In particular, Parrett dismissed her claim that she did not call 911 because she was afraid of Cook, finding that other than recounting one incident in which Cook slapped her, Williams failed to express the basis for that fear despite being given every opportunity during cross examination.
Parrett said he found it doubtful that Cook was able to tell her to leave the bathroom and not to call for an ambulance while also working on Adam at the same time. He also rejected Williams' testimony that she did leave the scene.
And he noted that on several occasions Williams, without Cook present, told "completely false stories" about Adam's whereabouts and that under cross-examination, acknowledged that she knew if she called 911, authorities would have taken her younger son away from her.
"It is an unspeakable tragedy that at this trial, some 12 years [sic] after his death, we know almost nothing about what really happened," Parrett said. "At the very least, the evidence of Ms. Williams is in many respects unreliable and, in particular, self serving."
In finding Cook not guilty of manslaughter, Parrett found there was "no medical, mechanical or physical explanation of the death, let alone one linking the accused to that result.
"The evidence here, such as it is, established that Adam was in distress and that the accused immediately took steps by administering CPR. While engaged in those efforts, it was Ms.Williams who stood by and did nothing."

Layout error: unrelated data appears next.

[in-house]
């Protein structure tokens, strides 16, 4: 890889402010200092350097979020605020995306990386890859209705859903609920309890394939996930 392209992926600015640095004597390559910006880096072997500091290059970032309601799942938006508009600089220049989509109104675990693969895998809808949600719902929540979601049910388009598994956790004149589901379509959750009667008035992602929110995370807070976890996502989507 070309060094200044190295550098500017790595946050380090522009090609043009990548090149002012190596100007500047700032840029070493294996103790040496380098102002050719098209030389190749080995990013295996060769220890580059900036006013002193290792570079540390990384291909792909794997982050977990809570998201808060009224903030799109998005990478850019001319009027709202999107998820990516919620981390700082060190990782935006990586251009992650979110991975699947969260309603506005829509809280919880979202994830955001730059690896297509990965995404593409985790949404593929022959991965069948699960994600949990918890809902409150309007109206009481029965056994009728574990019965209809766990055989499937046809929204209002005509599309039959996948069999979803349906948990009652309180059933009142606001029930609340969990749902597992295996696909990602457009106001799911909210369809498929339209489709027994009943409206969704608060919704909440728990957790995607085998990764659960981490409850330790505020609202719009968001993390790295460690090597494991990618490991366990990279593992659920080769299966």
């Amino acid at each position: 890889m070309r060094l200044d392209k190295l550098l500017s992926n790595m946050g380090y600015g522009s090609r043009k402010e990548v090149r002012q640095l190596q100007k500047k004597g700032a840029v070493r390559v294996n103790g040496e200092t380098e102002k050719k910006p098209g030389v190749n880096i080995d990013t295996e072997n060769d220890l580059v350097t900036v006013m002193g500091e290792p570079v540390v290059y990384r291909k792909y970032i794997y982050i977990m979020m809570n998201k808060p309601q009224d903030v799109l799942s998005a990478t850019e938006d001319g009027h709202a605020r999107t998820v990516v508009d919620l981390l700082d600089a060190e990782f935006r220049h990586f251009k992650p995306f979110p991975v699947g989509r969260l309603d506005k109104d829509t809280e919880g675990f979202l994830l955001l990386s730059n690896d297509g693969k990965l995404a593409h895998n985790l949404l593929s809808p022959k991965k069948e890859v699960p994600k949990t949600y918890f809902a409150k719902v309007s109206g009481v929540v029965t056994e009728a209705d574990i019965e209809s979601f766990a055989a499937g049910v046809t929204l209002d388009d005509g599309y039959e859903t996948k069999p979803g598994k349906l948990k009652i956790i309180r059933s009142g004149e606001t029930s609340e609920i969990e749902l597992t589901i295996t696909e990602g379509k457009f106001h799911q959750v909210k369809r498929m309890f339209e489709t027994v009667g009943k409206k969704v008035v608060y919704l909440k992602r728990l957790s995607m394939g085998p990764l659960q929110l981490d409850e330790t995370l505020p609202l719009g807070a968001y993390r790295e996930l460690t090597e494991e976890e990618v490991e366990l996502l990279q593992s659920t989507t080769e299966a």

As for criminal negligence causing death, Parrett said it was not proven beyond reasonable doubt that Cook's actions caused his death.
But on the charge of unlawful confinement, Parrett found "no lawful authority exists" for tying up the boy and leaving him in that state for two to three days.
"Whatever their reasons, other reasonable steps were readily available and restraint of this type is not authorized by law nor can it be condoned," Parrett said.
On the charge of interference with a dead body, defence lawyer Stephen Taylor declined to make a case against the count.
In submissions on sentencing, Crown prosecutor Lara Vizsolyi argued for consecutive terms of two to three years on each count.
At the time of the incident, Cook was serving two years probation for charges of assault, forcible confinement and failure to comply with a probation order and while he has not been found guilty of any offence since then, has also failed to appear for the verdict, Vizsolyi noted.
"In no circumstances is tying a 13-year-old child up for three days appropriate," she said and noted that at times Adam was tied spread eagle to a bed.
"It's abhorrent, it's appalling and it's a horrible way for this young man to have ended his life because his life ended with him unable to assist himself in any way, with his hands tied and his feet tied and unable to breath," Vizsolyi said.
Taylor recommended concurrent terms of 18 months in jail and added that in conversations he's had with his client, Cook said he would not do well with a conditional sentence, commonly known as house arrest.
He said Cook and Williams were paranoid and held mutual suspicions of authority and so confining Adam to protect his brother, rather than seeking outside help, "in their world made sense."
Parrett deferred a decision to a later date when either Cook has been found or "suitable time has gone by."